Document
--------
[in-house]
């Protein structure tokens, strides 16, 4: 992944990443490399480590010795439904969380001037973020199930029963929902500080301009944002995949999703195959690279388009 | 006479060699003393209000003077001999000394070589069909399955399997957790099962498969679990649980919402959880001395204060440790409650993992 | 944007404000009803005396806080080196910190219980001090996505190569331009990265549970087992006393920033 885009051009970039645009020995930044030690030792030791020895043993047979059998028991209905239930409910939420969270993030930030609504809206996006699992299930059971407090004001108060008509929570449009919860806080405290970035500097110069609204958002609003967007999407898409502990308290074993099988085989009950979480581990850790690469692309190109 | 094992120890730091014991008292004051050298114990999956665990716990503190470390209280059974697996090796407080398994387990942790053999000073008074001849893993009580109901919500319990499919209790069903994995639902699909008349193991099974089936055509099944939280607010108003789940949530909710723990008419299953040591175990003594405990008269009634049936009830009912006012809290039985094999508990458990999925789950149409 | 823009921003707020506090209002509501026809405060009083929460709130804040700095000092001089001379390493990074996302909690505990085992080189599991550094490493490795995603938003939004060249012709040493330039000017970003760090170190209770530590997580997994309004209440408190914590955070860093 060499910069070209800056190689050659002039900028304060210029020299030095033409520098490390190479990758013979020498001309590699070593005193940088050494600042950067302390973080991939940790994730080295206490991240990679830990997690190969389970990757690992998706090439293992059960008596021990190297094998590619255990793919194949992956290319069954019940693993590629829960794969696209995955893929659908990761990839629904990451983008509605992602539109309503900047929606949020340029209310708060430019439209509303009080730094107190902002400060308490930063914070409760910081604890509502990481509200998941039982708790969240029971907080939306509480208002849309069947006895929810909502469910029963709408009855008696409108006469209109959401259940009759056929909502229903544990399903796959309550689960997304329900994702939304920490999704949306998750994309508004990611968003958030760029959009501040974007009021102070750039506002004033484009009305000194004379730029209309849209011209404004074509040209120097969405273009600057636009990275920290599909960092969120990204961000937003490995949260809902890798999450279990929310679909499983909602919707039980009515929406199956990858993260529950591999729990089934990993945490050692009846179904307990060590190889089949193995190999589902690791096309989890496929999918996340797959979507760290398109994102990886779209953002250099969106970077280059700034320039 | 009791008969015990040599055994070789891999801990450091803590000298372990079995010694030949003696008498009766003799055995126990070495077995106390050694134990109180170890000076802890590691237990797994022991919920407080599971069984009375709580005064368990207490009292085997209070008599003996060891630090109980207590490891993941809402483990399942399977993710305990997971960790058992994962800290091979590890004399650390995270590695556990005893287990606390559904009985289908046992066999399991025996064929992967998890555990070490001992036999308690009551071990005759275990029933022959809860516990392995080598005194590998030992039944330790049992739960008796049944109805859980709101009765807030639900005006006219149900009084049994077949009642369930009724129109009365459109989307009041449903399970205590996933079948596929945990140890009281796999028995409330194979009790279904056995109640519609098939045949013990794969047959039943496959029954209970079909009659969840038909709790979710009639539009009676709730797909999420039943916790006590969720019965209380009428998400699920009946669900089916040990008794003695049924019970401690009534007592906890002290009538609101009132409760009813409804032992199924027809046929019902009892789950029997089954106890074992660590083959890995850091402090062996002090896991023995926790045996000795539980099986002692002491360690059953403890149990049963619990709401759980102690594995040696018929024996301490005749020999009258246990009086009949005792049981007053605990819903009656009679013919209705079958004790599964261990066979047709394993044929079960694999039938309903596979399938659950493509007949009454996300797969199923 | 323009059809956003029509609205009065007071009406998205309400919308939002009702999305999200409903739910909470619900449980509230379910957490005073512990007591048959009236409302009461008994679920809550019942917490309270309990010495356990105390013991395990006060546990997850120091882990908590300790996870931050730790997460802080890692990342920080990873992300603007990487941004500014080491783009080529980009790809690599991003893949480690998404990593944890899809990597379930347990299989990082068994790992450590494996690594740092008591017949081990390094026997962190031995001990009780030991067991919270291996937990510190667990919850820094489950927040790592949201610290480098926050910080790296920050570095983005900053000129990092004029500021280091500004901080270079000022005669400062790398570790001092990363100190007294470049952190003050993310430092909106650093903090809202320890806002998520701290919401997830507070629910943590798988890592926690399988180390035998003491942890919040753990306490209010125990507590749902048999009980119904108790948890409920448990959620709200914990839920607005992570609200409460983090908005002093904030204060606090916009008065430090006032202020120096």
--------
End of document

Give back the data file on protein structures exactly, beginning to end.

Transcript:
[in-house]
């Protein structure tokens, strides 16, 4: 992944990443490399480590010795439904969380001037973020199930029963929902500080301009944002995949999703195959690279388009 | 006479060699003393209000003077001999000394070589069909399955399997957790099962498969679990649980919402959880001395204060440790409650993992 | 944007404000009803005396806080080196910190219980001090996505190569331009990265549970087992006393920033 885009051009970039645009020995930044030690030792030791020895043993047979059998028991209905239930409910939420969270993030930030609504809206996006699992299930059971407090004001108060008509929570449009919860806080405290970035500097110069609204958002609003967007999407898409502990308290074993099988085989009950979480581990850790690469692309190109 | 094992120890730091014991008292004051050298114990999956665990716990503190470390209280059974697996090796407080398994387990942790053999000073008074001849893993009580109901919500319990499919209790069903994995639902699909008349193991099974089936055509099944939280607010108003789940949530909710723990008419299953040591175990003594405990008269009634049936009830009912006012809290039985094999508990458990999925789950149409 | 823009921003707020506090209002509501026809405060009083929460709130804040700095000092001089001379390493990074996302909690505990085992080189599991550094490493490795995603938003939004060249012709040493330039000017970003760090170190209770530590997580997994309004209440408190914590955070860093 060499910069070209800056190689050659002039900028304060210029020299030095033409520098490390190479990758013979020498001309590699070593005193940088050494600042950067302390973080991939940790994730080295206490991240990679830990997690190969389970990757690992998706090439293992059960008596021990190297094998590619255990793919194949992956290319069954019940693993590629829960794969696209995955893929659908990761990839629904990451983008509605992602539109309503900047929606949020340029209310708060430019439209509303009080730094107190902002400060308490930063914070409760910081604890509502990481509200998941039982708790969240029971907080939306509480208002849309069947006895929810909502469910029963709408009855008696409108006469209109959401259940009759056929909502229903544990399903796959309550689960997304329900994702939304920490999704949306998750994309508004990611968003958030760029959009501040974007009021102070750039506002004033484009009305000194004379730029209309849209011209404004074509040209120097969405273009600057636009990275920290599909960092969120990204961000937003490995949260809902890798999450279990929310679909499983909602919707039980009515929406199956990858993260529950591999729990089934990993945490050692009846179904307990060590190889089949193995190999589902690791096309989890496929999918996340797959979507760290398109994102990886779209953002250099969106970077280059700034320039 | 009791008969015990040599055994070789891999801990450091803590000298372990079995010694030949003696008498009766003799055995126990070495077995106390050694134990109180170890000076802890590691237990797994022991919920407080599971069984009375709580005064368990207490009292085997209070008599003996060891630090109980207590490891993941809402483990399942399977993710305990997971960790058992994962800290091979590890004399650390995270590695556990005893287990606390559904009985289908046992066999399991025996064929992967998890555990070490001992036999308690009551071990005759275990029933022959809860516990392995080598005194590998030992039944330790049992739960008796049944109805859980709101009765807030639900005006006219149900009084049994077949009642369930009724129109009365459109989307009041449903399970205590996933079948596929945990140890009281796999028995409330194979009790279904056995109640519609098939045949013990794969047959039943496959029954209970079909009659969840038909709790979710009639539009009676709730797909999420039943916790006590969720019965209380009428998400699920009946669900089916040990008794003695049924019970401690009534007592906890002290009538609101009132409760009813409804032992199924027809046929019902009892789950029997089954106890074992660590083959890995850091402090062996002090896991023995926790045996000795539980099986002692002491360690059953403890149990049963619990709401759980102690594995040696018929024996301490005749020999009258246990009086009949005792049981007053605990819903009656009679013919209705079958004790599964261990066979047709394993044929079960694999039938309903596979399938659950493509007949009454996300797969199923 | 323009059809956003029509609205009065007071009406998205309400919308939002009702999305999200409903739910909470619900449980509230379910957490005073512990007591048959009236409302009461008994679920809550019942917490309270309990010495356990105390013991395990006060546990997850120091882990908590300790996870931050730790997460802080890692990342920080990873992300603007990487941004500014080491783009080529980009790809690599991003893949480690998404990593944890899809990597379930347990299989990082068994790992450590494996690594740092008591017949081990390094026997962190031995001990009780030991067991919270291996937990510190667990919850820094489950927040790592949201610290480098926050910080790296920050570095983005900053000129990092004029500021280091500004901080270079000022005669400062790398570790001092990363100190007294470049952190003050993310430092909106650093903090809202320890806002998520701290919401997830507070629910943590798988890592926690399988180390035998003491942890919040753990306490209010125990507590749902048999009980119904108790948890409920448990959620709200914990839920607005992570609200409460983090908005002093904030204060606090916009008065430090006032202020120096």